Forget Facebook and other mindless distractions, stimulate your cranium in between cramming for exams, drafting final essays or putting together your portfolio with a few films premiering at the fifth anniversary of the Independent Film Festival of Boston.
If you’re a film major and completely want to blow off your final projects, just tell your professor that you’ve been watching the newest crop of independent films-at least you’ll have a fantastic excuse. This isn’t only a fest for those studying cinema, though-it’s for any cinephile in the greater Boston area.
With directors and actors from 51 of the 58 flicks stopping by to socialize and attend QAs, it’s worth sacrificing your tan to enjoy one week of bliss in the dark. Here’s a brief preview of a few selections featured this year.
PHOEBE IN WONDERLAND
Just when you thought you had seen enough of Dakota Fanning, in steps the doe-eyed Elle Fanning, Dakota’s look-alike little sister, armed and ready to snag some indie credibility with her newest film, Phoebe in Wonderland (she was the spoiled brat in 2006’s Babel). The film centers on Phoebe, a young girl who may or may not have a mental disability.
Guided by a no-nonsense teacher named Miss Dodger (Patricia Clarkson), Phoebe attempts to act in the school’s production of Alice in Wonderland, all the while slipping in and out of an intricate psychological world of her own. Who knows, if little Fanning proves in Wonderland to be as talented as big Fanning (a.k.a able to cry on cue), expect bigger films in her future-possibly Uptown Girls 2!
April 25, 7 p.m. April 27, 7:30 p.m.
Julianne Moore has played a fair amount of crazed 1950s housewives (The Hours, Far From Heaven), but her role as Barbara Baekeland in Tom Kalin’s Savage Grace seems to push every proverbial envelope imaginable.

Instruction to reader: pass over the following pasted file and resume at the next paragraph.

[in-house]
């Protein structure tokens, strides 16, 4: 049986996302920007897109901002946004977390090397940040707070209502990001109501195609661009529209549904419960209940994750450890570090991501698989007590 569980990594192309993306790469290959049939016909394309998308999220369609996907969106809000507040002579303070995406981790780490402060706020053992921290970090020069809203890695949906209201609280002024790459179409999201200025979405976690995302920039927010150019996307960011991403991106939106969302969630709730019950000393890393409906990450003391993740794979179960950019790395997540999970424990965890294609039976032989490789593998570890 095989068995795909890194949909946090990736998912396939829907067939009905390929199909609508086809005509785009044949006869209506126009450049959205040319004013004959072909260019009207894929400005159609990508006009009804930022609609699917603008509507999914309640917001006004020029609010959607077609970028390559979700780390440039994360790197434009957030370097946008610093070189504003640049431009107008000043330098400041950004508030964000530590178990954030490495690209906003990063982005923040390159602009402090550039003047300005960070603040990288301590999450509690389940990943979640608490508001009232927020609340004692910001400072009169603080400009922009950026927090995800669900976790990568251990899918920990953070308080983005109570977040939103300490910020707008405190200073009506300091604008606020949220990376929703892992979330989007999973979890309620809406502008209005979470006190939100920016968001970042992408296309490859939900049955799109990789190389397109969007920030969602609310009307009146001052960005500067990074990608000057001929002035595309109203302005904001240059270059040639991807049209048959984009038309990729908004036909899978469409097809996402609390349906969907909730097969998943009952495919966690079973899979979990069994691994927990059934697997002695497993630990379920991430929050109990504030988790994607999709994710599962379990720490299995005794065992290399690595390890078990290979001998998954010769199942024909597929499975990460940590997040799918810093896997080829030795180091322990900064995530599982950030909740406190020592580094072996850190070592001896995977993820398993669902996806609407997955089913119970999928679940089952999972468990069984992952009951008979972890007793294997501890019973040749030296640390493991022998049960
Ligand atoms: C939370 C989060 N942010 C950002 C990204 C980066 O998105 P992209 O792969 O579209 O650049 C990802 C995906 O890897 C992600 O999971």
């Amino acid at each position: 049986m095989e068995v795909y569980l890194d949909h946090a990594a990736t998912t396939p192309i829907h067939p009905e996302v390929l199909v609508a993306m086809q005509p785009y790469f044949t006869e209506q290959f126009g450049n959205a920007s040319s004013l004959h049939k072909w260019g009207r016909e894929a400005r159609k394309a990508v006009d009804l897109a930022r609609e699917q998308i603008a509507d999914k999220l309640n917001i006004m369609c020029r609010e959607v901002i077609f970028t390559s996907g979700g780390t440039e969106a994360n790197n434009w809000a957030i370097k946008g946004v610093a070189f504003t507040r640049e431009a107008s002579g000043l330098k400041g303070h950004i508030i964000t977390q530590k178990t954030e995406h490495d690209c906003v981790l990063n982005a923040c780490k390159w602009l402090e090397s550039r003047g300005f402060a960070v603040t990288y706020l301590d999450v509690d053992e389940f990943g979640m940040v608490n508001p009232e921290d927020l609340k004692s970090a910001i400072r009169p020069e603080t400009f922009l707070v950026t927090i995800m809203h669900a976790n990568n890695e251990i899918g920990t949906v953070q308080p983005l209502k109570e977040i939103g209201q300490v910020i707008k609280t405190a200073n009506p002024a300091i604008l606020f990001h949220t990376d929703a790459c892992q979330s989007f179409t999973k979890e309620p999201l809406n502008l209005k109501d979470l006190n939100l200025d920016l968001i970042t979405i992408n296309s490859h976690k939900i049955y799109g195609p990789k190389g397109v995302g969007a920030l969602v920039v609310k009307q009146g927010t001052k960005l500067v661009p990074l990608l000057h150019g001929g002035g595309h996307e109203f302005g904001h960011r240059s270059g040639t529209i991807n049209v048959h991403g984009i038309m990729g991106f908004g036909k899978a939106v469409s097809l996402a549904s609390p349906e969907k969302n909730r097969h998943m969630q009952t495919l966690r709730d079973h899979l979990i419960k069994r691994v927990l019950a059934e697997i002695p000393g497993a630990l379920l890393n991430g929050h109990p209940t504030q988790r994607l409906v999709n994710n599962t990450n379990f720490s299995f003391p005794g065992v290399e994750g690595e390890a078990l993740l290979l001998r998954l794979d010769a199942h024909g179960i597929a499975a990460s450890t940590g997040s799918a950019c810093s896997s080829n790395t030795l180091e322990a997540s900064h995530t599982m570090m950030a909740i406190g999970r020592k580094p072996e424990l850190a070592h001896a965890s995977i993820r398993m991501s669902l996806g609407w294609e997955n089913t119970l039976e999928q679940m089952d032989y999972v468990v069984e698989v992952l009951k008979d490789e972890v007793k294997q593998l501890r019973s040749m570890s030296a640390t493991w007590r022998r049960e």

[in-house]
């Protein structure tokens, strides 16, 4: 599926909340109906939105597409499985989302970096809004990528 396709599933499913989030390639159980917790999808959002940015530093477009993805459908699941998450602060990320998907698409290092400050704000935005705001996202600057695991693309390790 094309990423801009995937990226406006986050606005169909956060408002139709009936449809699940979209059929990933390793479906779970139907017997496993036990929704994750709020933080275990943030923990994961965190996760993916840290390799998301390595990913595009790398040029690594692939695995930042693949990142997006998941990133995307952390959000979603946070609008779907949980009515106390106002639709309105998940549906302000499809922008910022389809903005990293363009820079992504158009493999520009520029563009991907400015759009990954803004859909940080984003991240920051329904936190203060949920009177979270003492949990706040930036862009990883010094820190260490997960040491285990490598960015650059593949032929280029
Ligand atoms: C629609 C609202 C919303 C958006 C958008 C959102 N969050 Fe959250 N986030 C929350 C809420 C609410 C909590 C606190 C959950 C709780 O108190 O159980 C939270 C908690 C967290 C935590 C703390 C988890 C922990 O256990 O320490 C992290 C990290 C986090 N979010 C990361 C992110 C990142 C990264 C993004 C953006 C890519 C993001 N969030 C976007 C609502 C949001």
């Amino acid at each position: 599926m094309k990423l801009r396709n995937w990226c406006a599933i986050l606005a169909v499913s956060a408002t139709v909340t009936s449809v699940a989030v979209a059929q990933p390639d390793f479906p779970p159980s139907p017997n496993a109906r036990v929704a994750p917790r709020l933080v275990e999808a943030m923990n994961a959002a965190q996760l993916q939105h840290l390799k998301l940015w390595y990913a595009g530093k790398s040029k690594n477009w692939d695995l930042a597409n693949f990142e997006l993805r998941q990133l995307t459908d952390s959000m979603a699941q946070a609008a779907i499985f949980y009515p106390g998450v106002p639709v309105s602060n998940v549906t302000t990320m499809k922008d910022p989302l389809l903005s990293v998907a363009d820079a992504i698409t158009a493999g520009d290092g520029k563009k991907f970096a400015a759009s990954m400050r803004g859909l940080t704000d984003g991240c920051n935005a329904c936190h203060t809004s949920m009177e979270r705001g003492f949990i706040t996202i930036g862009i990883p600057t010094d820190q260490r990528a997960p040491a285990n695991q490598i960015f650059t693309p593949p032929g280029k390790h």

Aside from plotting a murder, Moore’s Barbara also decides to embark on a psychosexual escapade with-wait for it-her own son.
Expect an overload of crass Oedipal references in Kalin’s twisted adaptation of Natalie Robin’s novel, as well as a typically-stylized and emotionally-exhausting performance from the always-ballsy Julianne Moore.
Coolidge Corner Theatre
April 25, 7 p.m.
PING PONG PLAYA
Academy Award winning documentarian Jessica Yu (Breathing Lessons) embraces racial stereotypes. Yu takes a whack at narrative filmmaking with Ping Pong Playa, a story about an Asian teen named C-Dub Wang who is forced to teach ping-pong after his mother and brother are injured in a car accident.
Although C-Dub dreams of playing basketball, his entire family is dedicated to Ping Pong. His brother is a renowned champion, his father owns a Ping Pong shop and his mother teaches the game at the local community center. Once his family is incapable of running two of the three businesses on their own, it is up to C-Dub to drop all other passions and take on his family’s source of income and joy. And I’m only guessing that he comes to love the art of Ping Pong in the process.
April 27, 2 p.m.
April 26, 11:30 a.m.